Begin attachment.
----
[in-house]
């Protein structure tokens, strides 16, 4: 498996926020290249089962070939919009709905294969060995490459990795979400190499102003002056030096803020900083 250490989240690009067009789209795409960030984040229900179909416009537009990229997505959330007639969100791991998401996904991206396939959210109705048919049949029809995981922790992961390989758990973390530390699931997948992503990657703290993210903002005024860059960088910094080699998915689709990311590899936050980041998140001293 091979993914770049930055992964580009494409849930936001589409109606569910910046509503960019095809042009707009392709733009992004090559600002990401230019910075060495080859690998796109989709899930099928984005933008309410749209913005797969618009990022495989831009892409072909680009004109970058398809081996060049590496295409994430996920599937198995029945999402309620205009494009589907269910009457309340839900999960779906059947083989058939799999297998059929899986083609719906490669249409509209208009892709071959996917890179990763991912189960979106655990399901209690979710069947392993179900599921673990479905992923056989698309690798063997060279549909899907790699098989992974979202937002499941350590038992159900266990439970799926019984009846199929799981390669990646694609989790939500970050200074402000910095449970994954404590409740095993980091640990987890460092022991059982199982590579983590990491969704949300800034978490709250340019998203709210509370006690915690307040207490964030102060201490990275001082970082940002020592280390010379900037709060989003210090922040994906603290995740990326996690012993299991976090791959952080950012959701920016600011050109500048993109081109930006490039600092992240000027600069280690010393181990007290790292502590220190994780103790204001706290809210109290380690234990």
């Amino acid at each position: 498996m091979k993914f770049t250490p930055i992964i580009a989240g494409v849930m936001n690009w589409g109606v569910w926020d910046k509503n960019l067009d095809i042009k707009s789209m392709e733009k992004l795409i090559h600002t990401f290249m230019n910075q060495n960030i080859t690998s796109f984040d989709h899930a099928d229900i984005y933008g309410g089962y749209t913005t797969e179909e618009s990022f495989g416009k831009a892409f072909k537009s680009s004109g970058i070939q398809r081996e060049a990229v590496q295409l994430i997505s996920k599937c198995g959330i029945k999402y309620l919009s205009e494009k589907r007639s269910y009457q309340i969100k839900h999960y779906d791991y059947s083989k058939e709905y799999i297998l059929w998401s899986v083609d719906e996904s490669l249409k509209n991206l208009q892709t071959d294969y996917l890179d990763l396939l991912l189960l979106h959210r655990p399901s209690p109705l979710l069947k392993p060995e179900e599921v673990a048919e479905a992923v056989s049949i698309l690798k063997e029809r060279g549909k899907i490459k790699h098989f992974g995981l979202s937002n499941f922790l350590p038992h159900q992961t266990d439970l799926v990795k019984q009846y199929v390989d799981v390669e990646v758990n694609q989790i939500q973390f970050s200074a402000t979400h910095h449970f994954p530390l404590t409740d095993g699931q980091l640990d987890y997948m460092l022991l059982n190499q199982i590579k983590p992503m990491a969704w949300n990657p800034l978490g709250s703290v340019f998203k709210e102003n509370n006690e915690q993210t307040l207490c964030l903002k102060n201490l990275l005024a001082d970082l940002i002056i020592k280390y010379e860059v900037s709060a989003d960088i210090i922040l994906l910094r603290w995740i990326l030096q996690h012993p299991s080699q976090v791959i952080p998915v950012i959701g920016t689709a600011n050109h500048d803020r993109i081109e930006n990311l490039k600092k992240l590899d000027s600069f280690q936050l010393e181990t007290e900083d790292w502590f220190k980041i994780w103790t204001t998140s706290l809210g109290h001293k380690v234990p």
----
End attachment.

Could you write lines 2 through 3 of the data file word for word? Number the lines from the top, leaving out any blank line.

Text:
């Protein structure tokens, strides 16, 4: 498996926020290249089962070939919009709905294969060995490459990795979400190499102003002056030096803020900083 250490989240690009067009789209795409960030984040229900179909416009537009990229997505959330007639969100791991998401996904991206396939959210109705048919049949029809995981922790992961390989758990973390530390699931997948992503990657703290993210903002005024860059960088910094080699998915689709990311590899936050980041998140001293 091979993914770049930055992964580009494409849930936001589409109606569910910046509503960019095809042009707009392709733009992004090559600002990401230019910075060495080859690998796109989709899930099928984005933008309410749209913005797969618009990022495989831009892409072909680009004109970058398809081996060049590496295409994430996920599937198995029945999402309620205009494009589907269910009457309340839900999960779906059947083989058939799999297998059929899986083609719906490669249409509209208009892709071959996917890179990763991912189960979106655990399901209690979710069947392993179900599921673990479905992923056989698309690798063997060279549909899907790699098989992974979202937002499941350590038992159900266990439970799926019984009846199929799981390669990646694609989790939500970050200074402000910095449970994954404590409740095993980091640990987890460092022991059982199982590579983590990491969704949300800034978490709250340019998203709210509370006690915690307040207490964030102060201490990275001082970082940002020592280390010379900037709060989003210090922040994906603290995740990326996690012993299991976090791959952080950012959701920016600011050109500048993109081109930006490039600092992240000027600069280690010393181990007290790292502590220190994780103790204001706290809210109290380690234990």
């Amino acid at each position: 498996m091979k993914f770049t250490p930055i992964i580009a989240g494409v849930m936001n690009w589409g109606v569910w926020d910046k509503n960019l067009d095809i042009k707009s789209m392709e733009k992004l795409i090559h600002t990401f290249m230019n910075q060495n960030i080859t690998s796109f984040d989709h899930a099928d229900i984005y933008g309410g089962y749209t913005t797969e179909e618009s990022f495989g416009k831009a892409f072909k537009s680009s004109g970058i070939q398809r081996e060049a990229v590496q295409l994430i997505s996920k599937c198995g959330i029945k999402y309620l919009s205009e494009k589907r007639s269910y009457q309340i969100k839900h999960y779906d791991y059947s083989k058939e709905y799999i297998l059929w998401s899986v083609d719906e996904s490669l249409k509209n991206l208009q892709t071959d294969y996917l890179d990763l396939l991912l189960l979106h959210r655990p399901s209690p109705l979710l069947k392993p060995e179900e599921v673990a048919e479905a992923v056989s049949i698309l690798k063997e029809r060279g549909k899907i490459k790699h098989f992974g995981l979202s937002n499941f922790l350590p038992h159900q992961t266990d439970l799926v990795k019984q009846y199929v390989d799981v390669e990646v758990n694609q989790i939500q973390f970050s200074a402000t979400h910095h449970f994954p530390l404590t409740d095993g699931q980091l640990d987890y997948m460092l022991l059982n190499q199982i590579k983590p992503m990491a969704w949300n990657p800034l978490g709250s703290v340019f998203k709210e102003n509370n006690e915690q993210t307040l207490c964030l903002k102060n201490l990275l005024a001082d970082l940002i002056i020592k280390y010379e860059v900037s709060a989003d960088i210090i922040l994906l910094r603290w995740i990326l030096q996690h012993p299991s080699q976090v791959i952080p998915v950012i959701g920016t689709a600011n050109h500048d803020r993109i081109e930006n990311l490039k600092k992240l590899d000027s600069f280690q936050l010393e181990t007290e900083d790292w502590f220190k980041i994780w103790t204001t998140s706290l809210g109290h001293k380690v234990p």